By the time most people reach the middle of their working lives, they’ve been through at least one career transition , and sometimes two or three. Most people have also had at least one episode of soul searching, one or two attempted business endeavors, a return to school, or a rough patch in which they held a poorly matched job for a while just to pay the bills. None of these things are career-ending decisions—they’re just the results of a fully lived life.
But these decisions don’t always make immediate sense to employers reviewing a resume. So as you draft your application and search for work, how can you clean up and organize your past? How can you make sure the arc of your career appears logical and linear? Keep these considerations in mind.
Tell a Story
Your career should read like a simplified version of a story—a hero’s journey. No matter who you are, what you do, or how many positions you’ve held and left, the story should look something like this:
- The beginning: You started out in school or just after graduation with a specific passion and a specific mission. You pursued this mission, learning and growing as you did so.
- The middle: Then you changed course, due to a new opportunity, a new realization, or an unexpected event. Then, this happened again. And again.
- The end: At each turn, you learned something new, and no matter where your winding path has taken you, your end mission is clear: it’s in this position, with this specific company. Everything in your past has led you directly to this moment. During each chapter along the way, you’ve learned what you need to know to excel at this kind of work.
Your resume should lay out this tale, chapter by chapter, and your summary should contain the entire arc of your hero’s journey in two or three simple sentences. In one short paragraph, answer three questions:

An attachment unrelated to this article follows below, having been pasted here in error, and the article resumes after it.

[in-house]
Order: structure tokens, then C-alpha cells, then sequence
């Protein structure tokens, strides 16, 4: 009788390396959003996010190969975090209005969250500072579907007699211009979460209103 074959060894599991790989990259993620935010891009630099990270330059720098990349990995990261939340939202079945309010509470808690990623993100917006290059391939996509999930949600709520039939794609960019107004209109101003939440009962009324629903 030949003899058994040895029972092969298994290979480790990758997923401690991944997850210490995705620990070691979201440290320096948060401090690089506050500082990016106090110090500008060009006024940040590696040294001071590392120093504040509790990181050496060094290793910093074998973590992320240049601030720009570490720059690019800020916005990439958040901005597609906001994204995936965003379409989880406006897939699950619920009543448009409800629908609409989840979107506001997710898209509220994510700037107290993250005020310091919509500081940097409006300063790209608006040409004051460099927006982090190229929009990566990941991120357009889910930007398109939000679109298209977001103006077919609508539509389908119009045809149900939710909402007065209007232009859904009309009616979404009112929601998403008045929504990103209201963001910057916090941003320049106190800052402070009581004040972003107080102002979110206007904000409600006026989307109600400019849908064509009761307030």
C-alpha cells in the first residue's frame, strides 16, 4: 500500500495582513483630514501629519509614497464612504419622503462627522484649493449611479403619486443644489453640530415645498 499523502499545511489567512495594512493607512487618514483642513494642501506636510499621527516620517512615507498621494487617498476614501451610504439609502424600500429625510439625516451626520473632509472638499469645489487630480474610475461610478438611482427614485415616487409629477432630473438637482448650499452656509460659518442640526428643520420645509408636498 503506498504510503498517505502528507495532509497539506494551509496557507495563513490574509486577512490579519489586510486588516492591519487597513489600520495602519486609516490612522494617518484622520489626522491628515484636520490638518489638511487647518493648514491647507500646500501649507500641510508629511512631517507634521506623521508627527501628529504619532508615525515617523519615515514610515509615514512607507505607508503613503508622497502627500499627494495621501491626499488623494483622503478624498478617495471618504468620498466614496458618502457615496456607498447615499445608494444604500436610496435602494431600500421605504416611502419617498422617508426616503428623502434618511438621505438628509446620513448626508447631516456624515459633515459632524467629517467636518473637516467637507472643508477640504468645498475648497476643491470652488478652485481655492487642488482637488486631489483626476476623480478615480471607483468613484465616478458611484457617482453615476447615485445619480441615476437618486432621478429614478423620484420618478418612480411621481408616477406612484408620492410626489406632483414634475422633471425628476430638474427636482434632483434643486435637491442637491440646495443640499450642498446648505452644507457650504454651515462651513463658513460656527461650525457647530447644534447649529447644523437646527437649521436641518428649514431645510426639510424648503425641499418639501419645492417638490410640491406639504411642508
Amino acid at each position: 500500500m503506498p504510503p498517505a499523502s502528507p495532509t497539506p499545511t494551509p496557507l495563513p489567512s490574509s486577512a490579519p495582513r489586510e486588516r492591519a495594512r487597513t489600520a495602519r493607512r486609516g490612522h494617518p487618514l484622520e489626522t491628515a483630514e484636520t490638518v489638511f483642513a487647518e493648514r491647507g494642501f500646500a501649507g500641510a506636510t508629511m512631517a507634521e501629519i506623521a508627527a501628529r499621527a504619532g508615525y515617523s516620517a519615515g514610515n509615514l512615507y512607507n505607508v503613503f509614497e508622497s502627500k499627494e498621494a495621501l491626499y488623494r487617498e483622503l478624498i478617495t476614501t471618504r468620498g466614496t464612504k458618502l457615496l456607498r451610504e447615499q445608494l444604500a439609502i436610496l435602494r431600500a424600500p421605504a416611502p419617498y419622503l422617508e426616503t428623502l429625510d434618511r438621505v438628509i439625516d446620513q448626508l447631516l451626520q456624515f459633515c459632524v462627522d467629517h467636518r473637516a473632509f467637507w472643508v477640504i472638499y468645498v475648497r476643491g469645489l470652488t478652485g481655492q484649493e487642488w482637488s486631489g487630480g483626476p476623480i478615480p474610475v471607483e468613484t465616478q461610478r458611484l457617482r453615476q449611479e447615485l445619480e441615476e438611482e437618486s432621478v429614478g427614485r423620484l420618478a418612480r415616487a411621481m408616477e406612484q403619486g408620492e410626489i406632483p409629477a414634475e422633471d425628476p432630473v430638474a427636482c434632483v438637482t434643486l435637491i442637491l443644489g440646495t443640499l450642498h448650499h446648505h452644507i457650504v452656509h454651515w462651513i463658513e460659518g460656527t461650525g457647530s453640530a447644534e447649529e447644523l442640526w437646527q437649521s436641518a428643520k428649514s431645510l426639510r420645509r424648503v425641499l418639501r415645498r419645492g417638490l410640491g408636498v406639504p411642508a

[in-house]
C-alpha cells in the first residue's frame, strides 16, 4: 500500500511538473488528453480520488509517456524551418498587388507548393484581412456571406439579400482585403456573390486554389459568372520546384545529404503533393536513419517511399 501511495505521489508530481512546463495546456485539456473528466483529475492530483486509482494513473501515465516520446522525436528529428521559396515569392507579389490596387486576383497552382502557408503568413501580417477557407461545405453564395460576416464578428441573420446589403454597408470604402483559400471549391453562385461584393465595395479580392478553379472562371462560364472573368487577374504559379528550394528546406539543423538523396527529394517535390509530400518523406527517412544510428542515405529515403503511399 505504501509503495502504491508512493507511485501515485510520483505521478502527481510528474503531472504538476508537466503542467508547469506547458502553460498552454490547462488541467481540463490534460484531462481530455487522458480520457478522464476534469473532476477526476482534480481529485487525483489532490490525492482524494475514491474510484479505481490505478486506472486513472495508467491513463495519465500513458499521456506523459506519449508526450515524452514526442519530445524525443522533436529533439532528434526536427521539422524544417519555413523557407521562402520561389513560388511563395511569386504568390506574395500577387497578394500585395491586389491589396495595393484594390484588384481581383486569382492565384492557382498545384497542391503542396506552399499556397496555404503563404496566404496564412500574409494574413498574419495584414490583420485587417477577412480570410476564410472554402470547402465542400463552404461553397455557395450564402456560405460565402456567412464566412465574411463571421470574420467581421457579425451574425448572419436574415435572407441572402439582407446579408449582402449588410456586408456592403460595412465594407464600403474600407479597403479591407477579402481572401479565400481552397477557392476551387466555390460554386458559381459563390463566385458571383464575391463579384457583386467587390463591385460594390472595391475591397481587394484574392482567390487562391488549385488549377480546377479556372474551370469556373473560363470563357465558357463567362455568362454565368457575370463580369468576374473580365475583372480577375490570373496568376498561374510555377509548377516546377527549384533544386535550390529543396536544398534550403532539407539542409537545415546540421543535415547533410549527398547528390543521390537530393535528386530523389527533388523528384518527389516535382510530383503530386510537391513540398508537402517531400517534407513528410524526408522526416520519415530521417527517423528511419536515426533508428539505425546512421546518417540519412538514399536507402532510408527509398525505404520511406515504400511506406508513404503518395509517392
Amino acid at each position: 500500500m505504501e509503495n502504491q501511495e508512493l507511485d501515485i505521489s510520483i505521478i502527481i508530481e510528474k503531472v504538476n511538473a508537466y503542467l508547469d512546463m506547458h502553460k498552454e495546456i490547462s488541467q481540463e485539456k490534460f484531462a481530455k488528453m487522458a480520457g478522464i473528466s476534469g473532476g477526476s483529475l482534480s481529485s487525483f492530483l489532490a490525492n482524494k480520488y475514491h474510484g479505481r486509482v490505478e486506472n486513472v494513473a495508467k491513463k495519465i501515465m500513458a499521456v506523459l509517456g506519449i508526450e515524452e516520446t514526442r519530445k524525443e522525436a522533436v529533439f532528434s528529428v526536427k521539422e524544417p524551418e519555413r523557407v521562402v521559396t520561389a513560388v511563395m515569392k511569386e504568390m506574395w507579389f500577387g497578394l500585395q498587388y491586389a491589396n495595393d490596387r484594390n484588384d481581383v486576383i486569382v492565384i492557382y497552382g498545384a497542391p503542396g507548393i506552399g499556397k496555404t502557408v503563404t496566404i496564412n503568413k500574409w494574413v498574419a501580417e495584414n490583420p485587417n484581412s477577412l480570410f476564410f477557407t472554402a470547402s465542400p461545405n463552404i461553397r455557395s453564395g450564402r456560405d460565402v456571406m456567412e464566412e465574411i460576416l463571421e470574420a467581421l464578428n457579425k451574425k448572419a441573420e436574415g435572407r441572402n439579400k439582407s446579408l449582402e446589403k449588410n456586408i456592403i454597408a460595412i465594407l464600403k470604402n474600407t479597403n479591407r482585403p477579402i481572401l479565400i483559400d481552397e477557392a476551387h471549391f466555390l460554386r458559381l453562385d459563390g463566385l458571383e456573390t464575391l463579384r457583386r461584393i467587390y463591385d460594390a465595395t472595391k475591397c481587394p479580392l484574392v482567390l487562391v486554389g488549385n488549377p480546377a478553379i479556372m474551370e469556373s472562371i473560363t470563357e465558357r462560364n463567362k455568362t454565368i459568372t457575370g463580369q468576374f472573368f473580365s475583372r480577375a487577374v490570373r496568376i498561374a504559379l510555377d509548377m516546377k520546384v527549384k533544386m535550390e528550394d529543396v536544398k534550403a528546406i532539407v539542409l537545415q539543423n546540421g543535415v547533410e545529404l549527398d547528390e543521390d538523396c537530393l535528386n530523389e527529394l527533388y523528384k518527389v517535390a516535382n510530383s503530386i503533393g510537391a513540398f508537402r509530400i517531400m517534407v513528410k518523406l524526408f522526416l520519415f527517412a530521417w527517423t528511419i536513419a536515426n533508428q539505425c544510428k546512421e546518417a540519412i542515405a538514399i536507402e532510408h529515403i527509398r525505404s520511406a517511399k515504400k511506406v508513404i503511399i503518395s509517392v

- Where are you going?
- Where have you been?
- How have your adventures made you perfect for this job?
What About Irrelevant Positions?
If your career arc has taken you through one year of pre-med, then a switch to epidemiology, then a few years in academia, then admission to nursing school, and now you’re looking for your first position as an RN, how should your resume address your first summer as an adult student, when you were 32 and waiting on tables between semesters?
The answer is simple: it shouldn’t. If you’re afraid your restaurant job will confuse your readers, omit it from your resume and discuss this chapter only if employers ask.
When and if they question you about this gap, be ready to explain how your tenure in food service taught you important truths that will make you a better clinician, a smarter person, and a stronger employee.
You’re Here To Save the Day
Be proud of who you are and what you’ve done. You’ve had a good reason for every decision you’ve made along the twisting path of your career. Your task at this point is simple: show your readers how your decisions and your lessons translate directly into revenue, success, productivity, and growth for their own organizations. Visit LiveCareer for formatting tools and resume templates that can help you make this message clear.